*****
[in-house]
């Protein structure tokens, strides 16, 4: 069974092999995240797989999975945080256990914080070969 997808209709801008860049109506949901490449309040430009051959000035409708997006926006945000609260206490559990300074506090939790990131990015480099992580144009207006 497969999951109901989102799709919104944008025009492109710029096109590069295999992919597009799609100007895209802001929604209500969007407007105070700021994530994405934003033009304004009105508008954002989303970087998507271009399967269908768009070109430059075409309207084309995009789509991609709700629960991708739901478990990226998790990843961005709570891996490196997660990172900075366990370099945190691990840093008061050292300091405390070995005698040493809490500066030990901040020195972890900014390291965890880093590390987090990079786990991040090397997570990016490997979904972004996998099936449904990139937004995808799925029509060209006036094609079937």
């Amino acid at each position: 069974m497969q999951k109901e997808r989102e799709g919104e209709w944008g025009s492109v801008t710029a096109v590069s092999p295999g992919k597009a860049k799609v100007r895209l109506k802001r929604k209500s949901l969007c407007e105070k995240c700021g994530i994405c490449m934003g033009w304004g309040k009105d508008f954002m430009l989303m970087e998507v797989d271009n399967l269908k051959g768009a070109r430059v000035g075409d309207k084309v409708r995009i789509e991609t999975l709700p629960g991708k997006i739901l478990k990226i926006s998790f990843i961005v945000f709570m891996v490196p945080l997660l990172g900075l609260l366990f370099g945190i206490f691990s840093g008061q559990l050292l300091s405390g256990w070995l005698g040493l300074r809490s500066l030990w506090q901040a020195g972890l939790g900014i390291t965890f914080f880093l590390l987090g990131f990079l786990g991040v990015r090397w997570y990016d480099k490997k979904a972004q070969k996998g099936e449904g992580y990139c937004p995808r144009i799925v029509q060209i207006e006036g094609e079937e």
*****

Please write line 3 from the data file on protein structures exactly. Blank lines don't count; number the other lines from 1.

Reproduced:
């Amino acid at each position: 069974m497969q999951k109901e997808r989102e799709g919104e209709w944008g025009s492109v801008t710029a096109v590069s092999p295999g992919k597009a860049k799609v100007r895209l109506k802001r929604k209500s949901l969007c407007e105070k995240c700021g994530i994405c490449m934003g033009w304004g309040k009105d508008f954002m430009l989303m970087e998507v797989d271009n399967l269908k051959g768009a070109r430059v000035g075409d309207k084309v409708r995009i789509e991609t999975l709700p629960g991708k997006i739901l478990k990226i926006s998790f990843i961005v945000f709570m891996v490196p945080l997660l990172g900075l609260l366990f370099g945190i206490f691990s840093g008061q559990l050292l300091s405390g256990w070995l005698g040493l300074r809490s500066l030990w506090q901040a020195g972890l939790g900014i390291t965890f914080f880093l590390l987090g990131f990079l786990g991040v990015r090397w997570y990016d480099k490997k979904a972004q070969k996998g099936e449904g992580y990139c937004p995808r144009i799925v029509q060209i207006e006036g094609e079937e």